Cardiac and other abnormalities in the sudden infant death syndrome

Am J Pathol. 1976 Jan;82(1):1-8.


Many victims of the sudden infant death syndrome (SIDS) have abnormally heavy cardiac right ventricles. The degree of this abnormality is directly proportional to: a) the mass of muscle about small pulmonary arteries, b) the amount of brown fat retention about adrenal glands, and c) the presence of hepatic erythropoiesis. The pulmonary arterial abnormality is probably the result of chronic alveolar hypoventilation, while brown fat retention and hepatic erythropoiesis are likely consequences of chronic hypoxemia. These abnormalities are found in both SIDS victims who die with and those who die without mild respiratory tract infections. However, there are some differences between the two SIDS groups. Infected victims die at an older age and have smaller thymus glands and larger spleens; there is a greater proportion of males in the infected victims than in the noninfected victims.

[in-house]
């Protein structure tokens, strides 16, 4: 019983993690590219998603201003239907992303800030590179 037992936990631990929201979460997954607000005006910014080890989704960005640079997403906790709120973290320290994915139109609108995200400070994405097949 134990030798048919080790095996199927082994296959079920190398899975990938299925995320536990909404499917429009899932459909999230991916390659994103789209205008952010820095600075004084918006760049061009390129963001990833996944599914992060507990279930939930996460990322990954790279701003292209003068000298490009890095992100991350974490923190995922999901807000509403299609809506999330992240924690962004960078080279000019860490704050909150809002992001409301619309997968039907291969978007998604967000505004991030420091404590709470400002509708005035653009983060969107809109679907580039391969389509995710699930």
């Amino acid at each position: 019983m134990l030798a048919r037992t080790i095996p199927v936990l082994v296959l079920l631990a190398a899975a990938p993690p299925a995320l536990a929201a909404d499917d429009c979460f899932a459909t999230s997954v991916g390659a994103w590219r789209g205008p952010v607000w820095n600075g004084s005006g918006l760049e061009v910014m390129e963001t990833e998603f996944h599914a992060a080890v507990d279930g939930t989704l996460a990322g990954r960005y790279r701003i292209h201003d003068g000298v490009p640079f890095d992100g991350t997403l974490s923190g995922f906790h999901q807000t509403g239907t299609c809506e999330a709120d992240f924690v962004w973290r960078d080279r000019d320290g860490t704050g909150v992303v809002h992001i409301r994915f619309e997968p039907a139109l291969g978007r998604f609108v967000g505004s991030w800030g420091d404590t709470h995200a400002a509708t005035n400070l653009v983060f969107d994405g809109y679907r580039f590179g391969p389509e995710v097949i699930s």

Publication types

  • Research Support, U.S. Gov't, P.H.S.

MeSH terms

  • Adipose Tissue, Brown / pathology
  • Age Factors
  • Erythropoiesis
  • Female
  • Heart Diseases / complications*
  • Heart Ventricles / pathology*
  • Humans
  • Hypoventilation / complications
  • Hypoxia / complications
  • Infant
  • Male
  • Myocardium / pathology
  • Pulmonary Artery / pathology
  • Respiratory Tract Infections / complications*
  • Sex Factors
  • Spleen / pathology
  • Sudden Infant Death / etiology*
  • Sudden Infant Death / pathology
  • Thymus Gland / pathology